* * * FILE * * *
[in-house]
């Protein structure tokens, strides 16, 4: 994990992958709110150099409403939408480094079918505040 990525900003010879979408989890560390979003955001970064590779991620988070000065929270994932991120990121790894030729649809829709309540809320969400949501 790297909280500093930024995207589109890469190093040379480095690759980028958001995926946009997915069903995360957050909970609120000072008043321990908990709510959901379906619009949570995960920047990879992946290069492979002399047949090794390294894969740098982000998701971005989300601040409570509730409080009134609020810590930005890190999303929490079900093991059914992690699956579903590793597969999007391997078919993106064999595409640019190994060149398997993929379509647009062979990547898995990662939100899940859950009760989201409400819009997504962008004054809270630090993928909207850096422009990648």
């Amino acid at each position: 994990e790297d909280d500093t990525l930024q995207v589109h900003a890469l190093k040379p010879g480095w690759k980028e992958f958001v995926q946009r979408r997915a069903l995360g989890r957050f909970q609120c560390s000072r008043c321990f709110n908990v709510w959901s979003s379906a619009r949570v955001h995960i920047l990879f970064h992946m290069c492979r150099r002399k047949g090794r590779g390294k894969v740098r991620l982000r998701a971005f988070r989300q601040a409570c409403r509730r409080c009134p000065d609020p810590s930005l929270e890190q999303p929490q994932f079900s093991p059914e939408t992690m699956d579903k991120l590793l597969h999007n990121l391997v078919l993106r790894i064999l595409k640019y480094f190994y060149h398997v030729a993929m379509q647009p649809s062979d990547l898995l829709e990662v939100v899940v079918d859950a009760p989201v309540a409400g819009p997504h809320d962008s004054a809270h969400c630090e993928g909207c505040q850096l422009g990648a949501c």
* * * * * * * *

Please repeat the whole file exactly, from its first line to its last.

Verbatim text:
[in-house]
């Protein structure tokens, strides 16, 4: 994990992958709110150099409403939408480094079918505040 990525900003010879979408989890560390979003955001970064590779991620988070000065929270994932991120990121790894030729649809829709309540809320969400949501 790297909280500093930024995207589109890469190093040379480095690759980028958001995926946009997915069903995360957050909970609120000072008043321990908990709510959901379906619009949570995960920047990879992946290069492979002399047949090794390294894969740098982000998701971005989300601040409570509730409080009134609020810590930005890190999303929490079900093991059914992690699956579903590793597969999007391997078919993106064999595409640019190994060149398997993929379509647009062979990547898995990662939100899940859950009760989201409400819009997504962008004054809270630090993928909207850096422009990648």
């Amino acid at each position: 994990e790297d909280d500093t990525l930024q995207v589109h900003a890469l190093k040379p010879g480095w690759k980028e992958f958001v995926q946009r979408r997915a069903l995360g989890r957050f909970q609120c560390s000072r008043c321990f709110n908990v709510w959901s979003s379906a619009r949570v955001h995960i920047l990879f970064h992946m290069c492979r150099r002399k047949g090794r590779g390294k894969v740098r991620l982000r998701a971005f988070r989300q601040a409570c409403r509730r409080c009134p000065d609020p810590s930005l929270e890190q999303p929490q994932f079900s093991p059914e939408t992690m699956d579903k991120l590793l597969h999007n990121l391997v078919l993106r790894i064999l595409k640019y480094f190994y060149h398997v030729a993929m379509q647009p649809s062979d990547l898995l829709e990662v939100v899940v079918d859950a009760p989201v309540a409400g819009p997504h809320d962008s004054a809270h969400c630090e993928g909207c505040q850096l422009g990648a949501c």